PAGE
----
Guest Commentary by Karen M. Shell, Oregon State University
Clouds are very pesky for climate scientists. Due to their high spatial and temporal variability, as well as the many processes involved in cloud droplet formation, clouds are difficult to model. Furthermore, clouds have competing effects on solar and terrestrial radiation. Increases in clouds increase reflected sunlight (a cooling effect) but also increase the greenhouse effect (a warming effect). The net effect of clouds at a given location depends the kind of clouds (stratus, cumulus etc.), their distribution in the vertical and on which radiative effect dominates.
Not only is it difficult to correctly represent clouds in climate models, but estimating how clouds and their radiative effects will change with global warming (i.e., the cloud feedback) is very difficult. Other physical feedbacks have more obvious links between temperature and the climate variable. For example, we expect and have strong evidence for the increase in water vapor in a warmer climate due to the increased saturation specific humidity, or the reduced reflection of sunlight due to the melting of snow and ice at higher temperature. However, there isn’t a simple thermodynamic relationship between temperature and cloud amount, and the complexities in the radiative impacts of clouds mean that an increase in clouds in one location may result in net heating, but would correspond to a cooling elsewhere. Thus, most of the uncertainty in the response of climate models to increases in CO2 is due to the uncertainty of the cloud feedback.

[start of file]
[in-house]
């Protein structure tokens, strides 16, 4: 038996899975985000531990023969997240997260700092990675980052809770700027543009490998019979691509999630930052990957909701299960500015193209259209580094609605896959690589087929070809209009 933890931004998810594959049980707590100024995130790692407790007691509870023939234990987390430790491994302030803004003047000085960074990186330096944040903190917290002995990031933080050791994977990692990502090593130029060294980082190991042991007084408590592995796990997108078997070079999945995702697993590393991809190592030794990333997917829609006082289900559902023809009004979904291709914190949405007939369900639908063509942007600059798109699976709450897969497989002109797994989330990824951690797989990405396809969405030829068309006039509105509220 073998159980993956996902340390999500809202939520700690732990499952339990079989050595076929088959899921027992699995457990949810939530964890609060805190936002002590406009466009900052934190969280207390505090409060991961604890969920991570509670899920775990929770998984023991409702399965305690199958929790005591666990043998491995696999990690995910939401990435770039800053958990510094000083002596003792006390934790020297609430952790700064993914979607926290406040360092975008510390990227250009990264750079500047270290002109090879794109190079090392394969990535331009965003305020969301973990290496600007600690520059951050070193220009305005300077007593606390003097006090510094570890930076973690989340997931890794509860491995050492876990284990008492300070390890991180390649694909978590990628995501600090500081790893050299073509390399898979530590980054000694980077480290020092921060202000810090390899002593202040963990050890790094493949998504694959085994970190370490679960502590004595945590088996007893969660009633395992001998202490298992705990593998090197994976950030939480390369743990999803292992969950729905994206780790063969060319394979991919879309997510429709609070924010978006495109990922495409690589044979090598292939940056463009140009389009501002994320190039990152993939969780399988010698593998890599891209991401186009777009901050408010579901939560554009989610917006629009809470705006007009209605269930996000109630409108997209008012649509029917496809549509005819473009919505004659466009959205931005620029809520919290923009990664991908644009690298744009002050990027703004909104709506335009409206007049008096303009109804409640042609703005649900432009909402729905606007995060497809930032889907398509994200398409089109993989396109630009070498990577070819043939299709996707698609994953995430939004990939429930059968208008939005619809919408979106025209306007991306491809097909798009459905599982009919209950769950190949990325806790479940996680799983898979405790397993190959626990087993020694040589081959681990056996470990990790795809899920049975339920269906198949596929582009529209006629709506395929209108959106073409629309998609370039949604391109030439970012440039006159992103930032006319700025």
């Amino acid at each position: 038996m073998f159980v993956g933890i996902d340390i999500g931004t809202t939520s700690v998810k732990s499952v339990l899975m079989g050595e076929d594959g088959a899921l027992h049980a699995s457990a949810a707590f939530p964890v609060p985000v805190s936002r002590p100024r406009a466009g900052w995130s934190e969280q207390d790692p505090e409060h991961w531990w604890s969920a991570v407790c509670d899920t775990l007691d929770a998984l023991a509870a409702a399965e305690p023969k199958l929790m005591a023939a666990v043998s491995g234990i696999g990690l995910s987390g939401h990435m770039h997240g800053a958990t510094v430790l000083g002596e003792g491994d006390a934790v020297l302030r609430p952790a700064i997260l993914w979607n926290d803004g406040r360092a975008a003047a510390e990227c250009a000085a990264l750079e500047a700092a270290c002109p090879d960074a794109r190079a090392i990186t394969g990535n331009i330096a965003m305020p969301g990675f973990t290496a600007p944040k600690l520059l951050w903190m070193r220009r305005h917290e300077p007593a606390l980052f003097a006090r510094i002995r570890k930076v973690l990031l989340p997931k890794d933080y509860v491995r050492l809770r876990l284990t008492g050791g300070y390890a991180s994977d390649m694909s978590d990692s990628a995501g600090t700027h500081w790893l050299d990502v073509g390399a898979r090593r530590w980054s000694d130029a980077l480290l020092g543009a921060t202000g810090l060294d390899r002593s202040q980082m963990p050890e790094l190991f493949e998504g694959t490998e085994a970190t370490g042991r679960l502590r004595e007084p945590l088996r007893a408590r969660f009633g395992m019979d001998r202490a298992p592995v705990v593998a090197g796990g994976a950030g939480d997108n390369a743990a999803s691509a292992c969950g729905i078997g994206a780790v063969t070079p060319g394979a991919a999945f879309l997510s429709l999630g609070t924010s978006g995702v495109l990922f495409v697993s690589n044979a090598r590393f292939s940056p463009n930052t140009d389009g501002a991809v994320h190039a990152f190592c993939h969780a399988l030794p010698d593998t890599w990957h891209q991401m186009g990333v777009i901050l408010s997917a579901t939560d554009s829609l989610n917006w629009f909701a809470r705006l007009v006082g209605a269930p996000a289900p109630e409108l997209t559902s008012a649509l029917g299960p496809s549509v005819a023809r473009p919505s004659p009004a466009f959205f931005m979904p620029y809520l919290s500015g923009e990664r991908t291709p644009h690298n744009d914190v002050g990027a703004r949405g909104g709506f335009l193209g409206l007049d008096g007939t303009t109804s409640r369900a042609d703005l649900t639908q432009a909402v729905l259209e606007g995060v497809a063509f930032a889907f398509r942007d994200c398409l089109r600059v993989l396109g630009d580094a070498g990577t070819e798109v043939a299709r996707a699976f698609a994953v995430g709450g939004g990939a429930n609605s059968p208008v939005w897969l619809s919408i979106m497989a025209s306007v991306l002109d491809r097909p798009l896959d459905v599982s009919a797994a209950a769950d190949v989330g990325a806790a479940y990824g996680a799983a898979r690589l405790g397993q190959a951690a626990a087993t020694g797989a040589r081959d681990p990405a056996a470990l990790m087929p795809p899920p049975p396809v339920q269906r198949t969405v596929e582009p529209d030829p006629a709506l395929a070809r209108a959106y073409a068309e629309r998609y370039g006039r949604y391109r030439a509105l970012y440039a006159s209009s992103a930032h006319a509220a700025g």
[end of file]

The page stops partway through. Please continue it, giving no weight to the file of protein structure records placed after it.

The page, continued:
So how cool is it then that the recent paper by Fasullo and Trenberth estimates the net climate sensitivity without getting into the details of the cloud feedback then? Quite cool.
Figure 1 from Soden and Held (2006) showing ranges for each model for each of the key atmospheric feedbacks for the CMIP3 models.